However, the open network architecture of IoT has also attracted intruders to use this network of thousands of devices for spreading malicious content such as the recent IoT botnets [6, 7, 8]. Furthermore, a recent study by Gartner  has predicted IoT based attacks to form 25% of all enterprise attacks by 2020 highlighting the need for distinct protection mechanisms. Due to the proliferation of such devices in almost every aspect of our life, the threats posed due to their insufficient security are unique with insecure devices exposing the end users to serious security and privacy threats. For instance, if an attacker is able to compromise an in-car WiFi; in-car devices and data will be at risk. Once inside the network, an attacker can spoof the car, connect to outside data sources, and steal the owner’s personal information including credit card data .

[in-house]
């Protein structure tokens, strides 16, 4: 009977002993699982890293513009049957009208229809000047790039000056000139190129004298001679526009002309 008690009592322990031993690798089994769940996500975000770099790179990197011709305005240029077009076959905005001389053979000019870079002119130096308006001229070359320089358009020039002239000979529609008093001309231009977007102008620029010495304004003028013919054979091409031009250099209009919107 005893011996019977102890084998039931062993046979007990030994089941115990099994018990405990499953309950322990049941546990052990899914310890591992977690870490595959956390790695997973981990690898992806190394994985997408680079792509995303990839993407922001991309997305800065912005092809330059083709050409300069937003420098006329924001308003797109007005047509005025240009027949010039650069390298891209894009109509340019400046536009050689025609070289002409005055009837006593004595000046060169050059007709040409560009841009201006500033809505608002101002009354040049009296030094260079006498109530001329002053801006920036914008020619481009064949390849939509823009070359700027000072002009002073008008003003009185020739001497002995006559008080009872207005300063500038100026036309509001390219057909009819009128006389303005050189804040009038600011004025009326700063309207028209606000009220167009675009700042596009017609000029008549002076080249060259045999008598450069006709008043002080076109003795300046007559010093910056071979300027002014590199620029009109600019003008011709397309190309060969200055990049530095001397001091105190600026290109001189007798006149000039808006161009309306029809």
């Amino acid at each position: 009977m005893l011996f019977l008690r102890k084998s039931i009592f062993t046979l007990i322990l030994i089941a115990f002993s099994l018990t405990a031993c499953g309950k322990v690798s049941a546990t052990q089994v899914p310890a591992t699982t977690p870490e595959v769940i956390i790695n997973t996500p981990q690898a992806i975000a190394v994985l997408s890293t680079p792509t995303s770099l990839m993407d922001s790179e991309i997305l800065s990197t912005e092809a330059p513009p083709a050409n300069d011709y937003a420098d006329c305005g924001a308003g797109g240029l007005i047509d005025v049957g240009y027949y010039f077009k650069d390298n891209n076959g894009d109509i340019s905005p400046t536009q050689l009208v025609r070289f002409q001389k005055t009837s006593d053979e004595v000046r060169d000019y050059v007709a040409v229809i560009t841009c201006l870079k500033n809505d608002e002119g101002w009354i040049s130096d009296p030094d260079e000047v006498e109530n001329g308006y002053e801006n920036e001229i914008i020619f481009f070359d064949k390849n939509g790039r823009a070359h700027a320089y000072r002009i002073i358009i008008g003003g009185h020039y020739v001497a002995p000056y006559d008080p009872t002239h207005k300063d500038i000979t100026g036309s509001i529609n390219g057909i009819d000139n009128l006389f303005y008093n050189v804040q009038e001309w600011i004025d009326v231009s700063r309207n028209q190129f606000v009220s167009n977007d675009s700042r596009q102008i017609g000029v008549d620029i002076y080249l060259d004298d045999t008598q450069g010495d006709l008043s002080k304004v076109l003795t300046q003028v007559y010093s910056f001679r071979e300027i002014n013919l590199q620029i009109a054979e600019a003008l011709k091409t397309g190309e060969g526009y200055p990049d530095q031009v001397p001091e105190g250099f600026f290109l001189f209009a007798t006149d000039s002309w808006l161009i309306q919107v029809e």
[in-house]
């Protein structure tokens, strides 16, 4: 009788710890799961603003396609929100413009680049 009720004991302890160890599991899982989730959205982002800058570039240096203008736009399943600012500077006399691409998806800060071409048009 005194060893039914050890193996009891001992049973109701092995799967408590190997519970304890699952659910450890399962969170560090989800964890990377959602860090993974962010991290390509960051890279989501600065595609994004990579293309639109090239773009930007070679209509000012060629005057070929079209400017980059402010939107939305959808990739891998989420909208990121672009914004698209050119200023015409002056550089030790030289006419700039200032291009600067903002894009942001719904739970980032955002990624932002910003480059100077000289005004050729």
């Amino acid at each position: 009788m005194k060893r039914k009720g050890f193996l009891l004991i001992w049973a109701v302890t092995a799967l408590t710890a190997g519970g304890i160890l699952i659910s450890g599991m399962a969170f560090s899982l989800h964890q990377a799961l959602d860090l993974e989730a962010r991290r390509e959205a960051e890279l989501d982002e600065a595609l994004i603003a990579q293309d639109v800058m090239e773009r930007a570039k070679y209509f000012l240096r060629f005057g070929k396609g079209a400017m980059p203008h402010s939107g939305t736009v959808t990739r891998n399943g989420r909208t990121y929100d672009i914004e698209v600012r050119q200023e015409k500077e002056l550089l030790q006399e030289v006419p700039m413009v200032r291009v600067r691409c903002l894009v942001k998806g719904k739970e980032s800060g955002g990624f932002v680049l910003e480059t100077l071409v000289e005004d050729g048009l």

In view of such emerging threats, the need to address security challenges for an IoT system is paramount. There have been a number of efforts to address different dimensions of security for IoT such as secure frameworks [11, 12], privacy of information , and authentication . However, the challenge in the design of an effective secure system is two-fold: firstly, the devices which form these systems are typically resource constrained which limits their ability to host sophisticated security management system that can monitor the device in real time, secondly the ad-hoc nature of IoT and IoV systems allows devices to connect to other devices at runtime, typically for short time periods, thereby creating a collaborative network.